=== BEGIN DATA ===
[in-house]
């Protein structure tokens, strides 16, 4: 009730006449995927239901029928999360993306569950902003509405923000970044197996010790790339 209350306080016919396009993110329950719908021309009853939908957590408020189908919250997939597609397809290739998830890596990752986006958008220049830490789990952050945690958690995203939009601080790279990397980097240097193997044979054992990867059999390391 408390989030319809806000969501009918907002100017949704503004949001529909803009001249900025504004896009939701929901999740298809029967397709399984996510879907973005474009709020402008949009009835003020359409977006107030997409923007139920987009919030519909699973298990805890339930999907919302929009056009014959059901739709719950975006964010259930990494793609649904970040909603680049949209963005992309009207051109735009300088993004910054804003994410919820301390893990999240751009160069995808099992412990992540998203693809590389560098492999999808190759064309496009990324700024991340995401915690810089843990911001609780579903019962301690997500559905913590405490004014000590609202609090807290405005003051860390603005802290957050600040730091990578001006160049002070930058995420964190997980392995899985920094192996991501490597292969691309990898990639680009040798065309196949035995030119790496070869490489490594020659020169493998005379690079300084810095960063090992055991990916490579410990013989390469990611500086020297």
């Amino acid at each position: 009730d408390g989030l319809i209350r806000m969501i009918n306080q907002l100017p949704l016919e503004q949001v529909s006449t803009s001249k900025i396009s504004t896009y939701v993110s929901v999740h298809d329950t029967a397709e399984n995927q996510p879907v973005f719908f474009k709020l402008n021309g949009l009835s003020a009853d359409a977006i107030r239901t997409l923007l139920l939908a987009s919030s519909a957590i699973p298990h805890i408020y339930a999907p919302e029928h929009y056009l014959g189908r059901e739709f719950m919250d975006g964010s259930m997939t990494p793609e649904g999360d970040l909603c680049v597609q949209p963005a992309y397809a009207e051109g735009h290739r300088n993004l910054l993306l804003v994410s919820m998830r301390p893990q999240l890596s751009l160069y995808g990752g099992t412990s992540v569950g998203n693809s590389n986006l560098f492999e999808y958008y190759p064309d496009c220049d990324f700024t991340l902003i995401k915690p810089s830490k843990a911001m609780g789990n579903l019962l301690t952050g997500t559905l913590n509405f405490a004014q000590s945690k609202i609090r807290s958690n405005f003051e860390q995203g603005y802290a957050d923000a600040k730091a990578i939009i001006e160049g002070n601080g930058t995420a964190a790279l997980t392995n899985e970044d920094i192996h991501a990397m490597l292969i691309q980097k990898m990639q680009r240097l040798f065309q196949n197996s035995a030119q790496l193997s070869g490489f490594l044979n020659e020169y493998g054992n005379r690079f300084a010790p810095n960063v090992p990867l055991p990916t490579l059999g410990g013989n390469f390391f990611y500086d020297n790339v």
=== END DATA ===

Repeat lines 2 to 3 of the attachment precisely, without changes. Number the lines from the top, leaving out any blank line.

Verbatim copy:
């Protein structure tokens, strides 16, 4: 009730006449995927239901029928999360993306569950902003509405923000970044197996010790790339 209350306080016919396009993110329950719908021309009853939908957590408020189908919250997939597609397809290739998830890596990752986006958008220049830490789990952050945690958690995203939009601080790279990397980097240097193997044979054992990867059999390391 408390989030319809806000969501009918907002100017949704503004949001529909803009001249900025504004896009939701929901999740298809029967397709399984996510879907973005474009709020402008949009009835003020359409977006107030997409923007139920987009919030519909699973298990805890339930999907919302929009056009014959059901739709719950975006964010259930990494793609649904970040909603680049949209963005992309009207051109735009300088993004910054804003994410919820301390893990999240751009160069995808099992412990992540998203693809590389560098492999999808190759064309496009990324700024991340995401915690810089843990911001609780579903019962301690997500559905913590405490004014000590609202609090807290405005003051860390603005802290957050600040730091990578001006160049002070930058995420964190997980392995899985920094192996991501490597292969691309990898990639680009040798065309196949035995030119790496070869490489490594020659020169493998005379690079300084810095960063090992055991990916490579410990013989390469990611500086020297």
């Amino acid at each position: 009730d408390g989030l319809i209350r806000m969501i009918n306080q907002l100017p949704l016919e503004q949001v529909s006449t803009s001249k900025i396009s504004t896009y939701v993110s929901v999740h298809d329950t029967a397709e399984n995927q996510p879907v973005f719908f474009k709020l402008n021309g949009l009835s003020a009853d359409a977006i107030r239901t997409l923007l139920l939908a987009s919030s519909a957590i699973p298990h805890i408020y339930a999907p919302e029928h929009y056009l014959g189908r059901e739709f719950m919250d975006g964010s259930m997939t990494p793609e649904g999360d970040l909603c680049v597609q949209p963005a992309y397809a009207e051109g735009h290739r300088n993004l910054l993306l804003v994410s919820m998830r301390p893990q999240l890596s751009l160069y995808g990752g099992t412990s992540v569950g998203n693809s590389n986006l560098f492999e999808y958008y190759p064309d496009c220049d990324f700024t991340l902003i995401k915690p810089s830490k843990a911001m609780g789990n579903l019962l301690t952050g997500t559905l913590n509405f405490a004014q000590s945690k609202i609090r807290s958690n405005f003051e860390q995203g603005y802290a957050d923000a600040k730091a990578i939009i001006e160049g002070n601080g930058t995420a964190a790279l997980t392995n899985e970044d920094i192996h991501a990397m490597l292969i691309q980097k990898m990639q680009r240097l040798f065309q196949n197996s035995a030119q790496l193997s070869g490489f490594l044979n020659e020169y493998g054992n005379r690079f300084a010790p810095n960063v090992p990867l055991p990916t490579l059999g410990g013989n390469f390391f990611y500086d020297n790339v």